Since the publication of the above reviews, one relevant study has been published. A potential correlation between maximal nitrate concentrations in drinking water and incidence of sudden infant death syndrome was reported (George et al., 2001); however, many limitations preclude a conclusion being drawn from this study.

9.2 Effects on experimental animals

9.2.1 Acute toxicity

The acute oral toxicity of nitrate in experimental animals is generally low, with median lethal dose (LD50) values above 3100 mg/kg bw/day. Nitrite is more toxic, with an LD50 of 120 mg/kg bw/day (Boink et al., 1999). Thus, values for acute oral nitrite toxicity in experimental animals are within the range reported for humans (33-250 mg/kg bw/day, reported in Section 9.1.1).

9.2.2 Short-term exposure

9.2.2.1 Methaemoglobinaemia

It is important to remember that rats are 10-100 times more resistant to acute methaemoglobinemia than humans, as rats have limited conversion of nitrate to nitrite (Boink et al., 1999). Consequently, nitrite studies are more appropriate than nitrate studies in rats for evaluating methaemoglobinemia. Shuval and Gruener (1972) reported elevated levels of methaemoglobin (5%, 12% and 22%) in rats (< 3 months old; eight per treatment) exposed to sodium nitrite at 1000, 2000 and 3000 mg/L (equivalent to 667, 1334 or 2001 mg NO2¯/L) for 24 months, respectively, but no elevated levels in rats exposed to sodium nitrite at 100 mg/L (equivalent to 66.7 mg NO2¯/L). In a dose range-finding study (Maekawa et al., 1982) using a total of 240 F344 rats of both sexes, the maximum tolerated sodium nitrite dose was 0.25% in drinking water and 5% nitrate in feed for 6 weeks. Of the rats (10 male and 10 female per dose) given 20 mL drinking water with 0.06%, 0.125%, 0.25%, 0.5% or 1% sodium nitrite, four female rats in the 1% group died, while one male and one female in the 0.5% group died. Of the rats (10 male and 10 female per dose) given 1.25%, 2.5%, 5%, 10% or 20% sodium nitrate in feed, all female rats and seven male rats given 20% sodium nitrate died. Abnormal colour in the blood and spleen due to methaemoglobin was marked in rats of the two highest dose groups from both studies.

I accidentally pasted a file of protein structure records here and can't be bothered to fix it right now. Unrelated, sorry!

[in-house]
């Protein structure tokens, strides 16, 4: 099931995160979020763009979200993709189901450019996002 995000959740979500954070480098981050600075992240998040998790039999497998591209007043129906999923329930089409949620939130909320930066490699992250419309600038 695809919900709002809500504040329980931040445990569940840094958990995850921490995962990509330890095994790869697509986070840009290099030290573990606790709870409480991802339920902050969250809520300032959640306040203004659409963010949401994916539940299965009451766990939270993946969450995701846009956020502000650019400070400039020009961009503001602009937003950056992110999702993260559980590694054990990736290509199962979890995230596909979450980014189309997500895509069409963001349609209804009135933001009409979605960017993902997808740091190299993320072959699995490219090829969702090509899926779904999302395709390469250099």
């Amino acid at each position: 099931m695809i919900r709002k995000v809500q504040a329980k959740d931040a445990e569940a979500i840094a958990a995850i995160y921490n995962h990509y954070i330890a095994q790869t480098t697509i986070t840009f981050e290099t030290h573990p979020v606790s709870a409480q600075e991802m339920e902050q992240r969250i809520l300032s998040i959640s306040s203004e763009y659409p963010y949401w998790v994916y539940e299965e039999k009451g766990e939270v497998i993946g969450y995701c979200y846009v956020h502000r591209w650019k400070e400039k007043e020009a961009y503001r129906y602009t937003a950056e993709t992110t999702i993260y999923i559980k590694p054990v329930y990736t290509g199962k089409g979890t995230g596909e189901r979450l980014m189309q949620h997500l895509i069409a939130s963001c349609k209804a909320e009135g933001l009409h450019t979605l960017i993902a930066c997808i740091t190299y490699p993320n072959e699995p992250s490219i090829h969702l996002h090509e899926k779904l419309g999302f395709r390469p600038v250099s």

Increased methaemoglobin levels were also measured by Til et al. (1988). Weanling Wistar rats (10 of each sex per dose) were administered potassium nitrite at 0, 1, 100, 300, 1000 or 3000 mg/L (equivalent to 0, 0.5, 54, 162.3, 541 or 1623 mg NO2¯/L) in drinking water for 13 weeks. The percentage of haemoglobin that was methylated was increased in rats exposed to 3000 mg/L (females, P < 0.05; males, P < 0.01). Subsequently, Til et al. (1997) report significantly elevated methaemoglobin concentrations in weanling Wistar rats (10 of each sex per dose) given 100 or 3000 mg potassium nitrite/L (equivalent to 54 or 1623 mg NO2¯/L) but not in rats given 0, 12.5, 25, 50 mg potassium nitrite/L (equivalent to 0, 6.8, 13.5 or 27 mg NO2¯/L) in drinking water for 13 weeks.